Few employees are given the chance to upgrade their post-secondary education and skills during work hours, free of charge. But through a unique training program, some manufacturing employees at Abbott Point of Care are doing just that.
Abbott is a global health-care company focused on advancing practices in medicine, science and business to help people live healthier lives. Its facility in Ottawa is the global manufacturing site for cartridges used in the i-STAT system — a hand-held blood analyzer for bedside and patient point of care diagnostic testing.
In 2007, Abbott made significant investments to help support its growth by purchasing automated equipment.
Given the advanced technical properties of the new equipment, the company needed to have a highly-skilled workforce to successfully and efficiently manage it, and to meet Abbott’s rigorous safety and quality standards — all while maximizing productivity.
To help employees adapt and develop the specific technical skills to successfully operate the equipment, Abbott Point of Care launched a microelectronics manufacturer apprenticeship in 2007. The apprenticeship was created in partnership with Algonquin College in Ottawa and with support from the Ontario Ministry of Training, Colleges and Universities.
The apprenticeship program was taught in-house at the manufacturing facility over a period of three years. With a total of 304 hours of classes involving 19 college credit courses, apprentices learned to better operate and monitor high-technology automated equipment while learning the necessary skills to improve processes and automation. Beyond formal academic training, the program included essential soft skills training — such as teamwork and adapting to change — to help employees at every phase in their careers.
Offered from 2007 to 2013, the microelectronics manufacturer apprenticeship was mandatory for employees in certain positions, such as operators. Beyond that, nearly 400 entry-level staff members participated in the apprenticeship to upgrade their education and experience level.
Participating employees also gained enhanced skills in communication, science and mathematics, quality regulations, critical thinking and problem-solving. The apprenticeship program has been a special opportunity to upgrade education for apprentices and increase their opportunity for mobility within the company.
On-the-job training promotes culture of learning
Following the success of the microelectronics manufacturer apprenticeship program, Abbott introduced an instrumentation and control technician apprenticeship in September 2013. Offered as an optional continuing education opportunity, 140 Abbott manufacturing employees enrolled.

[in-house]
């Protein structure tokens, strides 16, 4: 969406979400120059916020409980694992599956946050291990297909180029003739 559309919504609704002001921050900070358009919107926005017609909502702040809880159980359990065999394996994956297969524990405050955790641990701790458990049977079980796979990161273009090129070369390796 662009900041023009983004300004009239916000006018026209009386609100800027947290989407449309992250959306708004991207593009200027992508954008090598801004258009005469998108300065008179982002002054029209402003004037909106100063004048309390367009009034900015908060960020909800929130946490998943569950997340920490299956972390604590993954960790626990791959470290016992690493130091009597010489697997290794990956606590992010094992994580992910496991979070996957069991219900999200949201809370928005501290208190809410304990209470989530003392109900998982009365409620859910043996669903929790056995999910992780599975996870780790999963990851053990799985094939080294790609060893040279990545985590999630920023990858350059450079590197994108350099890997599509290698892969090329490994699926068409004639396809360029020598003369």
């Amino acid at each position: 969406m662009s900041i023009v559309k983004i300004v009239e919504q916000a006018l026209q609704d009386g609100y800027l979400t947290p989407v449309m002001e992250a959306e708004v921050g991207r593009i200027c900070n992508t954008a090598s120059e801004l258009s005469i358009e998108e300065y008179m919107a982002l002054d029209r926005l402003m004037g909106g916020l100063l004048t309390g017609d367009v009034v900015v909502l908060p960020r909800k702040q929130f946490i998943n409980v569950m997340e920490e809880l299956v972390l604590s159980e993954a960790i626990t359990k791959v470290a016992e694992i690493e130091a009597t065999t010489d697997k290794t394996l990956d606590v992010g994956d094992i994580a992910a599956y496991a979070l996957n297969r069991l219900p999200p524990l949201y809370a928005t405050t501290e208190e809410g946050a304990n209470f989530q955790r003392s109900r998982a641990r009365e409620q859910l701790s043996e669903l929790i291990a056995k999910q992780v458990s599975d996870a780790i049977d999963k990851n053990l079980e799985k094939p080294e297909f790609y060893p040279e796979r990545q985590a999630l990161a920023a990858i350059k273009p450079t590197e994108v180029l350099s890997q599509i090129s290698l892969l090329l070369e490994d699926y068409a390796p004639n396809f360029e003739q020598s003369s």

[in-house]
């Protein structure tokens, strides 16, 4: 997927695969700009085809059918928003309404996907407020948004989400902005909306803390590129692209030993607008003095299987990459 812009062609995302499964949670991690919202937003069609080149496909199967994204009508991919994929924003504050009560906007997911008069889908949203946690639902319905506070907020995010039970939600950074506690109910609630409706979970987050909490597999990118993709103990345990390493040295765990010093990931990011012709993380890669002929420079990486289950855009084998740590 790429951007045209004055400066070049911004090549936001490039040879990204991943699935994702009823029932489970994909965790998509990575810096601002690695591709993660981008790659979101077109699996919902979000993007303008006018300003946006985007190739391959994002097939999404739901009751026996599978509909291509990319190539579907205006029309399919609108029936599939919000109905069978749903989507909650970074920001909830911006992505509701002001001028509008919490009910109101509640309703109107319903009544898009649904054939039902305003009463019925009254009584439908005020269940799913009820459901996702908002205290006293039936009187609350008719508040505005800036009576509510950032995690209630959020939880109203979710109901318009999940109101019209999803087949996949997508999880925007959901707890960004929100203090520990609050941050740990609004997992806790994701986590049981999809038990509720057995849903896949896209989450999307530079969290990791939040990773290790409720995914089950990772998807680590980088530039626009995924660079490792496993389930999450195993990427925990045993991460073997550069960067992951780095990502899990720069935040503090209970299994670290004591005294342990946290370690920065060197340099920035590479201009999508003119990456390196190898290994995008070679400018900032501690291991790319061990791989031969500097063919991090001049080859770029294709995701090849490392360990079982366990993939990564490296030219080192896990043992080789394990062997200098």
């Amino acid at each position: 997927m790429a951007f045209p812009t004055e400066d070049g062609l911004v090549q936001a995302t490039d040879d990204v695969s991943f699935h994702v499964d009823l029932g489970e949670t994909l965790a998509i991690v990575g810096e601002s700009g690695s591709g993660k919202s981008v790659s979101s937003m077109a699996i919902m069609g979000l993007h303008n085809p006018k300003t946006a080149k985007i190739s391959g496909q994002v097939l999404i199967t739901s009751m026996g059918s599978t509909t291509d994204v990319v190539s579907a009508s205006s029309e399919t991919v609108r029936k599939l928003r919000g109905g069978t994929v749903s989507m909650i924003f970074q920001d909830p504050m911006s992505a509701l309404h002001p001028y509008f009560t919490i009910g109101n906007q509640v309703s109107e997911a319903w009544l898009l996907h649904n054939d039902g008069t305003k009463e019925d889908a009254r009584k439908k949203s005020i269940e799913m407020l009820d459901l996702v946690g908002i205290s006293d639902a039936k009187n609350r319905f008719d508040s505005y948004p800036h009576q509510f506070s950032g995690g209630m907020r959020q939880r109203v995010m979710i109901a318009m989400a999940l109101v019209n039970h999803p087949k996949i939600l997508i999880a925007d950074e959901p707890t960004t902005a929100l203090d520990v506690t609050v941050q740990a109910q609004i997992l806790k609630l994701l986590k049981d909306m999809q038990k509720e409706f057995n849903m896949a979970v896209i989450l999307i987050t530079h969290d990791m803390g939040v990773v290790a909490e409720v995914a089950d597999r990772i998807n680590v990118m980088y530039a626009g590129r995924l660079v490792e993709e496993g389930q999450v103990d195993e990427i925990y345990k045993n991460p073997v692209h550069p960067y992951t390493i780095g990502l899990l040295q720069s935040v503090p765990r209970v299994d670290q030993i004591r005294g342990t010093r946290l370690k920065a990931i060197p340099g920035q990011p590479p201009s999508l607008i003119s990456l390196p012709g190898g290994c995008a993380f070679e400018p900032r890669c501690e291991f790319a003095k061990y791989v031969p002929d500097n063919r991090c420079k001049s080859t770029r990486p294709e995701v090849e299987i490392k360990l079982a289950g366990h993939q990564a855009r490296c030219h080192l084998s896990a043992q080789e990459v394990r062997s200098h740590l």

Similar to the previous apprenticeship, this program is work-sponsored, which provides employees with the advantage — and flexibility — of completing coursework on-site during working hours. The instrumentation and control technician apprenticeship features a customized curriculum, including 15 college courses over three years, which are offered free of charge to employees.
Abbott is committed to connecting people with their potential. It provides a strong culture of leadership development that supports employees at every stage of their career. It creates programs that meet the development needs of employees while addressing critical business requirements and building capacity.
Since 2007, the apprenticeship program has been instrumental in allowing employees to succeed, to better understand their work and role within the organization and, ultimately, to thrive in their positions. By fostering innovation and a culture of learning through the apprenticeship programs, Abbott has also created increased employee loyalty and opportunities for advancement, as well as strengthened employees’ sense of belonging within the company. Ultimately, the manufacturing employees feel even more proud and passionate about the work they do to improve the health of people around the world.
Building a successful apprenticeship program
One essential success factor to Abbott’s apprenticeship programs is to align with a partner — such as a local college — to deliver the training, and working with the relevant provincial ministry of education. This three-way partnership requires creative collaboration among private, public and educational institutions.
In addition, it’s important to offer content that balances business needs (generally characterized by a hands-on approach) and classroom time. Abbott chose to offer the classes during work hours because that arrangement best supported the manufacturing plant’s 24-hour shift operation, while balancing the apprentices’ personal obligations and work responsibilities.
Over the years, the company has found other considerations toward long-term success include:
•assessing pre-apprenticeship learning needs
•incorporating adult learning best practices
•working with community partners to ensure academic supports are in place for students throughout their journey.
In addition, integrating formal, informal and interactive academic assessments has proven to be a good way to keep a pulse on how the learning plan is unfolding, so adjustments can be made as necessary.
These adjustments — driven by input from students — have helped with the design and customization of the two apprenticeship programs, resulting in what many consider to be best-in-class. Abbott’s belief is the more the employees learn and grow, the more they can help advance existing practices, contribute toward ongoing innovation, support continuous improvement and understand the critical role they play in the company’s success.
Cathy Lewis is the business excellence manager overseeing the apprenticeship program at Abbott Point of Care, located in Ottawa, Ont. For more information, visit www.abbottpointofcare.com.
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